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Spring Back

Published online by Cambridge University Press:  11 July 2014

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Review Essays
Copyright © North American Conference on British Studies 1985

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1 I am indebted to Professor Susan Watkins of the University of Pennsylvania for some very useful comments on an early draft, especially concerning technical demographic matters, and to Professor Peter Mandler of Princeton University for equally useful comments, especially about the nineteenth century landed elite.

2 Professor Paul Lucas's unpublished researches indicate that most barristers in the eighteenth century were of genteel origin. For the nineteenth century, the evidence is provided by Duman, D., The English and Colonial Bars in the Nineteenth Century (London, 1983)Google Scholar, Table 6.1 Even as late as 1885, only a quarter of the bar came from business backgrounds and most of them had had their social origins laundered through the experience of education at a major public school (ibid., p. 107, table 3.4).

3 Howe, A., The Cotton Masters 1830-60 (Oxford, 1984), pp. 252–54, 264, 266, 268–69.Google Scholar

4 Koditchek, T., “The Bradford Bourgeoisie” (Ph.D. diss., Princeton University, 1981)Google Scholar; J.V. Beckett on B.B.C. 2 Timewatch programme, October, 1984.

5 Spring is correct to point out that office-holders and lawyers resold in Hertfordshire at almost the same rate, something which I had observed, but failed to discuss. He is right to chastise me on this point.

6 Rubinstein, W.D., “New Men of Wealth and the Purchase of Land in the Nineteenth Century,” Past and Present 92 (1981).CrossRefGoogle Scholar

7 Rubinstein, W.D., Men of Property (New Brunswick, N.J., 1981), pp. 217, 219Google Scholar. The comparison between 19 industrial landed millionaries and 18 commercial ones in 1880 tells us nothing, except that industry now equalled banking and commerce as a source of really vast wealth.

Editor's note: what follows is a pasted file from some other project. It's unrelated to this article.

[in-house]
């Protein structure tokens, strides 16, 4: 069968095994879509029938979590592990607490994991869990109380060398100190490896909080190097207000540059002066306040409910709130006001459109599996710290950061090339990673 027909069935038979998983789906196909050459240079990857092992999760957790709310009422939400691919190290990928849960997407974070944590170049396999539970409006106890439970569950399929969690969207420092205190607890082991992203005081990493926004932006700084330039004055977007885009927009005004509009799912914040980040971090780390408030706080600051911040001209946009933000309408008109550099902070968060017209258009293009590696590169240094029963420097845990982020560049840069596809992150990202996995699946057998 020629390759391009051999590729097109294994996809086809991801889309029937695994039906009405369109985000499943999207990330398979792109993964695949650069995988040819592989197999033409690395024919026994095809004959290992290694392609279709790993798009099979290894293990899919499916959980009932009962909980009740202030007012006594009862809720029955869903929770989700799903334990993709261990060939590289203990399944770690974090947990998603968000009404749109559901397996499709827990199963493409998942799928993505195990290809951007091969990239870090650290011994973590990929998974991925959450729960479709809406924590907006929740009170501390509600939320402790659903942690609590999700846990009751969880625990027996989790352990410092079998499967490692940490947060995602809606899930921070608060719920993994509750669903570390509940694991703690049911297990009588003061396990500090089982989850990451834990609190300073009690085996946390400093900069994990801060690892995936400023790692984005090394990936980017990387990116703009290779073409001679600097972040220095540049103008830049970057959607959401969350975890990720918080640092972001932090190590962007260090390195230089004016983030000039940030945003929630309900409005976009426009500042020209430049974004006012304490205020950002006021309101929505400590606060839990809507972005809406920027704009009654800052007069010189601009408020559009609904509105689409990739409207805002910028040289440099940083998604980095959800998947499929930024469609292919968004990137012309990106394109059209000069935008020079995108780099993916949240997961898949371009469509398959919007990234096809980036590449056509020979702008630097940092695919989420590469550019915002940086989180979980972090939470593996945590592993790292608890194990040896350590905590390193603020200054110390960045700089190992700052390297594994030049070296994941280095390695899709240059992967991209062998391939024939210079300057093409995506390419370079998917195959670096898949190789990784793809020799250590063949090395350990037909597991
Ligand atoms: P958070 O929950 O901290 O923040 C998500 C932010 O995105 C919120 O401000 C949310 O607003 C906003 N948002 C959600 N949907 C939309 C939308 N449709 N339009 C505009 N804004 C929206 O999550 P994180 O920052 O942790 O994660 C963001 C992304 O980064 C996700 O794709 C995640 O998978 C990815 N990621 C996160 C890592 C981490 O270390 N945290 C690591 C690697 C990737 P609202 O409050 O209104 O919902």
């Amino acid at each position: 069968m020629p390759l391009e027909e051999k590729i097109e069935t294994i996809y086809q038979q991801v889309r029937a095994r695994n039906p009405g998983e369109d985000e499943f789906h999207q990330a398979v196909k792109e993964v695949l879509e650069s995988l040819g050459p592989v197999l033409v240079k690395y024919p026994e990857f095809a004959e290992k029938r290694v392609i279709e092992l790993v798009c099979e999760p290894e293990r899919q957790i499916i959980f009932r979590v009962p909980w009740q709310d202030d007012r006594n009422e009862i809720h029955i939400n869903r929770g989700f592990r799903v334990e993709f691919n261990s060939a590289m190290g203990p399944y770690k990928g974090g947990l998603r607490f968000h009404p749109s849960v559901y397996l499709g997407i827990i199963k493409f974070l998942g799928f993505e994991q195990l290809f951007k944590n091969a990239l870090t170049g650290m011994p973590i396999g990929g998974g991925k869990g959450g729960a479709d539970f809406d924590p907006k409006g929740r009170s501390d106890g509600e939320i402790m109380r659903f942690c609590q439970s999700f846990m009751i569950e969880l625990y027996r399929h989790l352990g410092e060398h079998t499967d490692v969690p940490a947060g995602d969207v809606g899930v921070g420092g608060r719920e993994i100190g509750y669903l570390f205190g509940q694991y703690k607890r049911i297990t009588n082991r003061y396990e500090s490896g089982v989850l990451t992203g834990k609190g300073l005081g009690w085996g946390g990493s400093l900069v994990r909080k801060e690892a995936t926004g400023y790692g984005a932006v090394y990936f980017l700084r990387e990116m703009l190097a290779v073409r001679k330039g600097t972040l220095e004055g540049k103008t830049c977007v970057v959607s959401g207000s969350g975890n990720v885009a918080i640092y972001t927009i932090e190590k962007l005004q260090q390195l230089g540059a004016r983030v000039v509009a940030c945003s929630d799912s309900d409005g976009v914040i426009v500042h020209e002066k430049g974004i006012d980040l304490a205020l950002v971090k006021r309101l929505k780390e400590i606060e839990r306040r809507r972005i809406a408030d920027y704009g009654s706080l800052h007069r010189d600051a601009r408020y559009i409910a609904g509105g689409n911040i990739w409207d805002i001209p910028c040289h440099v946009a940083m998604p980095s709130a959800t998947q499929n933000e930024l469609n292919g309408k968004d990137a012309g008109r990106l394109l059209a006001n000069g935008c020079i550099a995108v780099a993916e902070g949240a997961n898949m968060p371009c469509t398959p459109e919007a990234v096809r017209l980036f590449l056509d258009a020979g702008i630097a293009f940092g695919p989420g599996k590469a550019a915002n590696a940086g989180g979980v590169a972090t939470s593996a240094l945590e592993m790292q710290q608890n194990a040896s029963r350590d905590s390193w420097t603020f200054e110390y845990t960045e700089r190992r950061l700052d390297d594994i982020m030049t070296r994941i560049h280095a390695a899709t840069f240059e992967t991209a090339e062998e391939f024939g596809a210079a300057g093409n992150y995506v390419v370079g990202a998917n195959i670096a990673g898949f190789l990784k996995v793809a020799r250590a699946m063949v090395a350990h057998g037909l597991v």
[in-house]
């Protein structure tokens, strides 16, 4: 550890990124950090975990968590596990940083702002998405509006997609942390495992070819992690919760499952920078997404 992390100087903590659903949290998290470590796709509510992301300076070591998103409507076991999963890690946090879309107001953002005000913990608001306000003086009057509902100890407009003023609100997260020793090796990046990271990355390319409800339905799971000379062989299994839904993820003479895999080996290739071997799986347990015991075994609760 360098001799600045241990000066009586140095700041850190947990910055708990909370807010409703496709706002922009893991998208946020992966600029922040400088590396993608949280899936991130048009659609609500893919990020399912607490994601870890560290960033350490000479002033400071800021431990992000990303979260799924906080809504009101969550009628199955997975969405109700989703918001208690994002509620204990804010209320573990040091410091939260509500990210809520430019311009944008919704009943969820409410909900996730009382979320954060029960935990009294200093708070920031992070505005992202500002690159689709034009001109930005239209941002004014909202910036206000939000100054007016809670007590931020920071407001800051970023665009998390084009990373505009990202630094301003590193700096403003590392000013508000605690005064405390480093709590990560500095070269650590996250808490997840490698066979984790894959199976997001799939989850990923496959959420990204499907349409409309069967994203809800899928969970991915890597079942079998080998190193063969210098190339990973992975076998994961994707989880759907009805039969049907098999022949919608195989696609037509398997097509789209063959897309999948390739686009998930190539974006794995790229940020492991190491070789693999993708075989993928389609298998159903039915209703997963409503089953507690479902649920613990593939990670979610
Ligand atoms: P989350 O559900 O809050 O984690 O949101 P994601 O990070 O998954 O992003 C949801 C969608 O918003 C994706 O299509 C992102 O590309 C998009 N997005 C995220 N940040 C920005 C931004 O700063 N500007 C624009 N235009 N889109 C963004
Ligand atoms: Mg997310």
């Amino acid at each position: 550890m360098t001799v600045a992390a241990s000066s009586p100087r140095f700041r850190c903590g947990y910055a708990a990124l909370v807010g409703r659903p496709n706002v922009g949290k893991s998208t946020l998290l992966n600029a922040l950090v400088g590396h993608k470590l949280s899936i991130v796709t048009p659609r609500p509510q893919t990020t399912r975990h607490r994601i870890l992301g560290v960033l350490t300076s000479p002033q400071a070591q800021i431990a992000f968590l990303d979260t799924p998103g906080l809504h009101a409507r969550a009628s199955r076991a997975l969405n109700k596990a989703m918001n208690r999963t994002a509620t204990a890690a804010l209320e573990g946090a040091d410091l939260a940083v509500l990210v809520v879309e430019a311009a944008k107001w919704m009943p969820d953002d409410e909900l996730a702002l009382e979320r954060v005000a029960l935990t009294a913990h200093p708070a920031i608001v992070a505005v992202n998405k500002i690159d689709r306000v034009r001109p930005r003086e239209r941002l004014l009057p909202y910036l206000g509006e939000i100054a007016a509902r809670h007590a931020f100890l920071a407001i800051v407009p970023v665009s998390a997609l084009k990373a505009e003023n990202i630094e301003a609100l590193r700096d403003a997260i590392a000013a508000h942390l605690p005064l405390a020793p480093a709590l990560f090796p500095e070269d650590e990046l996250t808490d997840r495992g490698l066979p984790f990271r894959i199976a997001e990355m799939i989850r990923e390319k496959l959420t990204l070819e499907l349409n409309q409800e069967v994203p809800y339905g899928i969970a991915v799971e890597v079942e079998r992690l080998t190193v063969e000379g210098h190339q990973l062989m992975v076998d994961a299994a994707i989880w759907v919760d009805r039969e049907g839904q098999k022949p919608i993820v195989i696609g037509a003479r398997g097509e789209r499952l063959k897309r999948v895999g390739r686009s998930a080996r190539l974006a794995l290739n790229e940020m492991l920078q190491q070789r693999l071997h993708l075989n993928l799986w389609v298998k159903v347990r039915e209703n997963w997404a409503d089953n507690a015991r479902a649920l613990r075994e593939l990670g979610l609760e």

8 Aydelotte, W.O., “The Business Interests of the Gentry in the Parliament of 1841-47,” Appendix to G. Kitson Clark, The Making of Victorian England (London, 1962).Google Scholar

9 A classic case is Venice where so many reluctant daughters were forced unwillingly into nunneries that the places became open brothels (Ruggiero, G., The Boundaries of Eros: Sex, Crime and Sexuality in Renaissance Venice [New York, 1985], ch. iv).Google Scholar

10 Bonfield, L., “Marriage, Property and the Affective Family,” Law and History Review I (1983).Google Scholar

11 Trumbach, R., The Rise of the Egalitarian Family (New York, 1978), Appendix BGoogle Scholar. The only published evidence of original research by E. Spring in this area is a list of nineteen settlements, all of the nineteenth century (Spring, E., “The Family, Strict Settlement, and Historians,” Canadian Journal of History [Dec. 1983]: 386, note 23Google Scholar).

12 English Reports, 25, p. 751.Google Scholar

13 English Reports, 28, pp. 742–48.Google Scholar

14 For recent work on the strict settlement, see Bonfield, L., “Marriage, Property and the Affective Family,” and Marriage Settlements, 1601-1740 (Cambridge, 1983)CrossRefGoogle Scholar; R. Trumbach, Rise of the Egalitarian Family; English, B. and Saville, J., Strict Settlement: a Guide for Historians (Hull, 1983).Google Scholar